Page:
I’m staking a contrarian position here, but hear me out: I love Cheers. Yes, I know literally no one has ever had this opinion. The show's main pull is that it presents one insoluble fact—that 90% of life basically sucks—with clear eyes. In spite of my professed fandom, I forgot there are two Thanksgiving-Themed Cheers episodes. Two!
Reigning consensus is that the first Thanksgiving episode of Cheers is among television's finest, and, historically, I've subscribed to popular opinion. The ninth episode of the fifth season, “Thanksgiving Orphans,” tends to traffic lists of best Thanksgiving specials in the history of American television. It's got its own Wikipedia page. In it, Diane (Shelley Long), the neurotic who fancies herself an urbane and sophisticate New Englander yet is utterly incapable of engaging in human contact, invites the bar's sadsack clientele to her house for Thanksgiving. They've got nowhere else to go. It's a cast that includes her foil and lover Sam (Ted Danson), the daft Woody (Woody Harrelson), and the portly Norm (George Wendt). Diane plays host, donning a pilgrim maiden costume and all, and she soon realizes how shitty a bargain that is. The whole affair collapses before her eyes; she's not much of a host, and her guests are unruly. It culminates in a food fight.
The episode represents the show's finest elements in concert—sweet, funny, sad, all that good stuff. Few discuss Cheers' second Thanksgiving-themed episode, though, and it's nearly as good.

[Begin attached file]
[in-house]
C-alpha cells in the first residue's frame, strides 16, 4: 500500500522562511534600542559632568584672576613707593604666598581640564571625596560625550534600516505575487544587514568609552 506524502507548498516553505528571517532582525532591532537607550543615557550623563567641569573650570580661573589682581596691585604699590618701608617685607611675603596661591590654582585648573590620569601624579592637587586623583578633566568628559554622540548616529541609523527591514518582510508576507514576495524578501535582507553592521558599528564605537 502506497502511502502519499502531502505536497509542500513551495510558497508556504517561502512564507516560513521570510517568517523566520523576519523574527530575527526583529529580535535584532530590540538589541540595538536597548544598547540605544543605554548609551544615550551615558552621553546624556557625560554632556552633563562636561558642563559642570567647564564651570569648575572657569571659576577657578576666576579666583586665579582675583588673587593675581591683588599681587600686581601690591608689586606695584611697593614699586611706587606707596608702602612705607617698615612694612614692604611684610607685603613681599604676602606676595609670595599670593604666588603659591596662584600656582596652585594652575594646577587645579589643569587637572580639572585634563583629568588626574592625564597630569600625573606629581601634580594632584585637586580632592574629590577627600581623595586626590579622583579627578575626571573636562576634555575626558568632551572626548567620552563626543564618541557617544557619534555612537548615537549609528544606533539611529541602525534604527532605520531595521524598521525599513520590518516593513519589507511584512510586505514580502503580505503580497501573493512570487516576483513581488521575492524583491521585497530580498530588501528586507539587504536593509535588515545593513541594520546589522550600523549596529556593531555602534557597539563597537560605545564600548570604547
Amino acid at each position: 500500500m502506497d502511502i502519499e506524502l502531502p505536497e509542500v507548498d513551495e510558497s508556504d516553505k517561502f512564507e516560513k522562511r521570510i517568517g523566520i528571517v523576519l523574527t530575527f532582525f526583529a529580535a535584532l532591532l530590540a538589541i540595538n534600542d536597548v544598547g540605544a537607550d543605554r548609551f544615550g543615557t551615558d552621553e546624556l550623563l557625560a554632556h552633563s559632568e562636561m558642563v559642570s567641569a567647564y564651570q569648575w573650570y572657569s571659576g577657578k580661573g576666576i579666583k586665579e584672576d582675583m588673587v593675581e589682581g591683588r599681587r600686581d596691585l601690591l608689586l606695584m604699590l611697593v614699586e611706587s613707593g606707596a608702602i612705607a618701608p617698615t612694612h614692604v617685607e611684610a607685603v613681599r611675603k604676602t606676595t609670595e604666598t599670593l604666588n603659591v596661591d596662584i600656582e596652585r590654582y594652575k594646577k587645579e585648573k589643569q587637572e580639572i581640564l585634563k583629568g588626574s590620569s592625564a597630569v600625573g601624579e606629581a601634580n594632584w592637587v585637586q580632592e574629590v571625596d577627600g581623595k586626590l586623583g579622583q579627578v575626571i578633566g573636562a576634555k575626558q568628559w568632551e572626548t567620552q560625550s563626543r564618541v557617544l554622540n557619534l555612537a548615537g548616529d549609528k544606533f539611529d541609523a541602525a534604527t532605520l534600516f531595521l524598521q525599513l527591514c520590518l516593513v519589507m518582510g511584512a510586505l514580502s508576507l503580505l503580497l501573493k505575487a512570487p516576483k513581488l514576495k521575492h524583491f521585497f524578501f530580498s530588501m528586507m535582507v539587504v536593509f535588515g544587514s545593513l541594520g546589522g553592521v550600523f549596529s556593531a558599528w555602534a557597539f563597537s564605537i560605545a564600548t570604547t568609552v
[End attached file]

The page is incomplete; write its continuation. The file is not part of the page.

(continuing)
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The show was on its last legs when "Ill-Gotten Gaines," the eighth episode of the eleventh season, aired. Shelley Long infamously departed the show after the fifth season and Rebecca (Kristie Alley) entered the fray in her stead. Rebecca and Sam didn't have the same chemistry that he and Diane possessed, and so the show grew more farcical, relying more on its supporting troupe and less on its two principals to supply the dramatic weight. In this episode, Rebecca—a businesswoman by nature who tries her hardest to never let her frazzled, neurotic tendencies show—offers to host Thanksgiving at the bar, and the bar's regulars show up, all still lonely as hell. The writing remains sharp and pointed, and though these seasons don't have the thrust of Diane and Sam’s torrential relationship, this episode is illustrative of the show's larger philosophy: Life occasionally sort of sucks, and it's a little less painful in the company of people who understand that.
For the Cheers-uninitiated, don't worry: the episodes stand on their own. The post-Diane seasons basically double as white noise, the perfect thing to have blaring in the background as you cook. Cheers ended its rather remarkable eleven-year run a few episodes after that second Thanksgiving episode, and I’d say it bowed out with grace and dignity. Both Thanksgiving episodes are available on Hulu, Netflix, YouTube. Though the show is syndicated less fervently than it used to be—at least by my cable provider, who slots it into insomniac hours on the Hallmark channel—it's still on television. Why watch a billowing Snoopy float succumb to the elements on ABC? This Thanksgiving, watch these Cheers episodes while you're cooking instead. It'll make things easier.
Mayukh Sen is a James Beard Award-winning food and culture writer in New York. His writing has appeared in the New York Times, the New Yorker, Bon Appetit, and elsewhere. He won a 2018 James Beard Award in Journalism for his profile of Princess Pamela published on Food52.